Teenage drivers are only 5% of all operators of motor vehicles in the US, and yet they represent 20% of those responsible for car accidents.
This factoid accounts for the prevalence of graduated driving laws in many states, which, as Jim Dryden at Washington University in St. Louis tells us, appear to be working.
New research confirms that teens in states with the strongest laws limiting the number of fellow passengers or imposing curfews, among other rules, were less likely to drink and drive, or ride with someone who did.
Based on teen driving data spanning a decade, the results show a positive link between strict laws aimed at young drivers and a reduction in both fatal and non-fatal accidents.
It should be noted that it's not clear how much of the teenage drivers being responsible for accidents can be attributed to the fact that they're teenagers. I say this because those in this demographic are also new and inexperienced drivers and thus more likely to cause accidents.
um... that's the whole point. the graduated laws take into account, not that the teens will get older, but that they will gain more experience as they do so, and thus become more careful, attentive drivers.
Truthinesss, my point was that it's not solely an age issue as many claim it is. It's an issue of driving experience. I've heard many say that we should raise the driving age to fix the problem. Of course, this doesn't even address the problem of inexperienced drivers.
Goebel - It's not simply that they're inexperienced, though that is certainly part of it. It's also because of their age. It's scientifically established that teenage brains don't work the same way adult brains do. It's much harder for them to grasp the consequences of their actions, and they are surging with hormones, which leads to riskier behavior not just behind the wheel but in all areas.
An older person who is a new driver might make a mistake due to inexperience, but they're far less likely to take reckless chances.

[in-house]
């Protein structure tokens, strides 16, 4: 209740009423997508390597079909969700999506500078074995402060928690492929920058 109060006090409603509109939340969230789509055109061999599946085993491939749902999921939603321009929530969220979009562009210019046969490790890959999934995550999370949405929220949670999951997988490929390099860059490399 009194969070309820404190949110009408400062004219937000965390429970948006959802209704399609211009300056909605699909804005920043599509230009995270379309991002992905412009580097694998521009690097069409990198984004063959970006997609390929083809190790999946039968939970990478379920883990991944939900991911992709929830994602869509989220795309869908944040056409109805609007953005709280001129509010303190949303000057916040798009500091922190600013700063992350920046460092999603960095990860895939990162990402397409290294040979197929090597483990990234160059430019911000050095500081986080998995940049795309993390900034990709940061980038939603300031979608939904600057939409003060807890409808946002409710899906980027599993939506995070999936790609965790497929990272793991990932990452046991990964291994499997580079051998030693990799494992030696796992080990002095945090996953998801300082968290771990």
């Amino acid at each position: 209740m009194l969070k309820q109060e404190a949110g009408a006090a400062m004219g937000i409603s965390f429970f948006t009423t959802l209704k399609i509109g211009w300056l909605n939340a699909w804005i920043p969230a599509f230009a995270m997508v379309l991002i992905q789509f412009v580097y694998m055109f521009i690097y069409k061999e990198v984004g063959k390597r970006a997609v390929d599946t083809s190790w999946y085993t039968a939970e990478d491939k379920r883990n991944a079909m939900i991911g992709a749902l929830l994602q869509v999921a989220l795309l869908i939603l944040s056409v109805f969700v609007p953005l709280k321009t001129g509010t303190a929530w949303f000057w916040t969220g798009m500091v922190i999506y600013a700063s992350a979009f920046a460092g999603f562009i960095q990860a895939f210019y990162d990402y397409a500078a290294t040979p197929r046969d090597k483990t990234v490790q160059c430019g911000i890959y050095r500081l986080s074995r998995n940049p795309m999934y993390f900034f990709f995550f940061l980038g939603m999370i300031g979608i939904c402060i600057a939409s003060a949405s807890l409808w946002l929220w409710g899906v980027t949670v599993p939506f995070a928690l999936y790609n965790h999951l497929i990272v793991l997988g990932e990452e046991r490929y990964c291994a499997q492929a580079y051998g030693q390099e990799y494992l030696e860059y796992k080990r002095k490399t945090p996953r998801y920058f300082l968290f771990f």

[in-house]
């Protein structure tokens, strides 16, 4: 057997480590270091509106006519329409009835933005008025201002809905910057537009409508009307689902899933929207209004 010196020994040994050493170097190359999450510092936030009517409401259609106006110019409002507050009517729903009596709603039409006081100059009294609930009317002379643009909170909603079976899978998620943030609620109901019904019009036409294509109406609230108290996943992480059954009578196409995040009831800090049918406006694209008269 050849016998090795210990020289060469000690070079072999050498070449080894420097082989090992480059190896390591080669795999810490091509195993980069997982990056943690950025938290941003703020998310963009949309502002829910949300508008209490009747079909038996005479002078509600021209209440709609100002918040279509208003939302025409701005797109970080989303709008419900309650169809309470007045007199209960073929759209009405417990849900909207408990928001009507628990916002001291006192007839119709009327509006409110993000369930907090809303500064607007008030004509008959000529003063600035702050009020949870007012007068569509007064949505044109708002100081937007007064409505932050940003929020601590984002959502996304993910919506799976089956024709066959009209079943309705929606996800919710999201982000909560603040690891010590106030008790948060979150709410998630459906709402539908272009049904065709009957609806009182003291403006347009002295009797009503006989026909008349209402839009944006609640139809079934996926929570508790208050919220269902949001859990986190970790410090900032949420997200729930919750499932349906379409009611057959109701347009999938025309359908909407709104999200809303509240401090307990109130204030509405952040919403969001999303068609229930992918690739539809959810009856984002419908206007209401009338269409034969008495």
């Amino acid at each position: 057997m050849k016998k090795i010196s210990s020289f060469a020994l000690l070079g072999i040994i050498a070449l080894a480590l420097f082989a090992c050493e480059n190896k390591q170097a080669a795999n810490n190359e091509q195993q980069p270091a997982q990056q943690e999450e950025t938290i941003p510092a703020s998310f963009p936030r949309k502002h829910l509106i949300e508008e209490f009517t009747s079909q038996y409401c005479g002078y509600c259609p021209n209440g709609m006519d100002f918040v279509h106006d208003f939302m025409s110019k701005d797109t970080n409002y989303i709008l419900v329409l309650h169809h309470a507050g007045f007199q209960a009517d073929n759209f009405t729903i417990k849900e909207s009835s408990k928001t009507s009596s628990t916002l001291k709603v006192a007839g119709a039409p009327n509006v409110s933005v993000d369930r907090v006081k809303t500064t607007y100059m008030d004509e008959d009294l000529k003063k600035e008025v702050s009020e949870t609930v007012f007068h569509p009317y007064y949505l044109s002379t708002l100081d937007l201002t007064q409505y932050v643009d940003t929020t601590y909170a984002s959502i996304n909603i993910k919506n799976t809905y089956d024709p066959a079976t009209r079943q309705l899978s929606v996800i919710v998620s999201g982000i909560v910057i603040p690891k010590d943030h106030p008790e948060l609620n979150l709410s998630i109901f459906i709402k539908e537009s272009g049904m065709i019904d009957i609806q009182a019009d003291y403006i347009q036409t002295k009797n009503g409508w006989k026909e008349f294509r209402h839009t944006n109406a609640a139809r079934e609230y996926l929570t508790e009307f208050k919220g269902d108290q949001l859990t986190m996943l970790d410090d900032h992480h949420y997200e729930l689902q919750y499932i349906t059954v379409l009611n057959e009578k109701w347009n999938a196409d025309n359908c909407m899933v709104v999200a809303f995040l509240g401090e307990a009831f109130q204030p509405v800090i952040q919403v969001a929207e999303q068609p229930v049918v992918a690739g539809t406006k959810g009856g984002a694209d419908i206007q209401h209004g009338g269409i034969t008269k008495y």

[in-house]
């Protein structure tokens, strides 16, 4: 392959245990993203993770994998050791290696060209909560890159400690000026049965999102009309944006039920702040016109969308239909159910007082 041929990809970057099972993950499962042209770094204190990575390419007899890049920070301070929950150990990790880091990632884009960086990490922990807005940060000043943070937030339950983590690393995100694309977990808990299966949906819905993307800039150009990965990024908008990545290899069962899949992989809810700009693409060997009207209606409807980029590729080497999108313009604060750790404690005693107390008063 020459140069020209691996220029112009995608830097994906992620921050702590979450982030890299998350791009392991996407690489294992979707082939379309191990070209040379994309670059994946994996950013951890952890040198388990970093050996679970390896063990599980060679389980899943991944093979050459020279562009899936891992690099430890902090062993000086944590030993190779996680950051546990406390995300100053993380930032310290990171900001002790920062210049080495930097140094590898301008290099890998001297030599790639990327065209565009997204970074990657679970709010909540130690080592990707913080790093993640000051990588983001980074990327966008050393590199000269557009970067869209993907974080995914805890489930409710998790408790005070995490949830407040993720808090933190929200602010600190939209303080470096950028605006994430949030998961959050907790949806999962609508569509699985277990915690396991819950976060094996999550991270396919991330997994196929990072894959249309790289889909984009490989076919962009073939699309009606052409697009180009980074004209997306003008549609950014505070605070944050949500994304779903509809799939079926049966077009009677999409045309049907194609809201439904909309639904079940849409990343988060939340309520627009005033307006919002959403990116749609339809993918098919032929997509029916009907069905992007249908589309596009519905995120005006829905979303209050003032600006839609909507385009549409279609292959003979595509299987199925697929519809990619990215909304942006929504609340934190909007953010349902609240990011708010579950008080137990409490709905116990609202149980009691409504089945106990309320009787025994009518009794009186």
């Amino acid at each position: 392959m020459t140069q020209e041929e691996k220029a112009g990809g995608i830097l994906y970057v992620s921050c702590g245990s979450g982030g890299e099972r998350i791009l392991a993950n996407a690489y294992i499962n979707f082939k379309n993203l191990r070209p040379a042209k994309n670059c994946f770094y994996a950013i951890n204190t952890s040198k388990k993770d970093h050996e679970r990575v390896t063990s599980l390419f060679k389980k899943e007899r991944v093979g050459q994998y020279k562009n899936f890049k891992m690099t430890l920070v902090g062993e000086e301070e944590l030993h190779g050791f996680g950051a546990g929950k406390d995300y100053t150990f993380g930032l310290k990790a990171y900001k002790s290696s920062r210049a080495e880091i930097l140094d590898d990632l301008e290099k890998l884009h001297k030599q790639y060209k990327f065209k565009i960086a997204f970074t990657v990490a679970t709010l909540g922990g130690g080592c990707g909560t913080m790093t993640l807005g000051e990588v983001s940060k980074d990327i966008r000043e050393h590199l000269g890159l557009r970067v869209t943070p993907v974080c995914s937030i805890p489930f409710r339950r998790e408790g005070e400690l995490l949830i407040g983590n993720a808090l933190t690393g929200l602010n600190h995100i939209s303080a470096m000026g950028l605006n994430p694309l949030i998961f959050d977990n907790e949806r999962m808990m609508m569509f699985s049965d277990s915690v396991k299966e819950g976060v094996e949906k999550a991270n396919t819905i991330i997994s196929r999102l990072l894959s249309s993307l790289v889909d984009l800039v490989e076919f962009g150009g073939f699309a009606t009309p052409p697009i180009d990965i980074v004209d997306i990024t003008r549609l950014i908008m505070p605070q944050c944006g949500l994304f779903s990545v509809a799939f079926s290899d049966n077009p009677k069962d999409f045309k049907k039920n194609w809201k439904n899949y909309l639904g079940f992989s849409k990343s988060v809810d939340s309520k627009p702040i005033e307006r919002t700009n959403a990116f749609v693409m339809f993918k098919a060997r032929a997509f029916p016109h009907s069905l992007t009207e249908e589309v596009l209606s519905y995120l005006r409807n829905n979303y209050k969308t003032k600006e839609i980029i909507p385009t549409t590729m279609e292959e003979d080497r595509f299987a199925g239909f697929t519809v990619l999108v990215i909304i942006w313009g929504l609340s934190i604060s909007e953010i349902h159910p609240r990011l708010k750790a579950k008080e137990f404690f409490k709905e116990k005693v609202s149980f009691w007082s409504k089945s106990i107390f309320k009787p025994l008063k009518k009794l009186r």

That having been said, perhaps there should be an upper age limit on driving as well. Senior citizens with poor reflexes and reaction time can be dangerous on the roads in their own right.
The part that really sucks about all this, is that (speaking as a driving teenager with 4 years experience and no accidents) though only 5% of teens drive, IF a part of the other 95% wants to drive, they're immediately shafted by the system because of their predecessors. Now, I agree. Age and experience are major factors in teens attitudes and therefore driving habits. But I'd also raise another factor: maturity. It's a well known observation that some teenagers mature lightyears ahead of others, be it because of situations or just genetics, it matters not. But these teenagers who are responsible, who have learned that actions have consequences and learned the cost of recklessness, are shunned purely because they're a minority.'The needs of the many before the needs of the few.' You could actually translate this entire argument, substituting the factors of course, to help any other minority. But for now, it's about teen drivers.
Most insurance companies give discounts to teens who graduate a driver's training course. Perhaps states should require that people of all ages take driver's training before they can get a license to drive.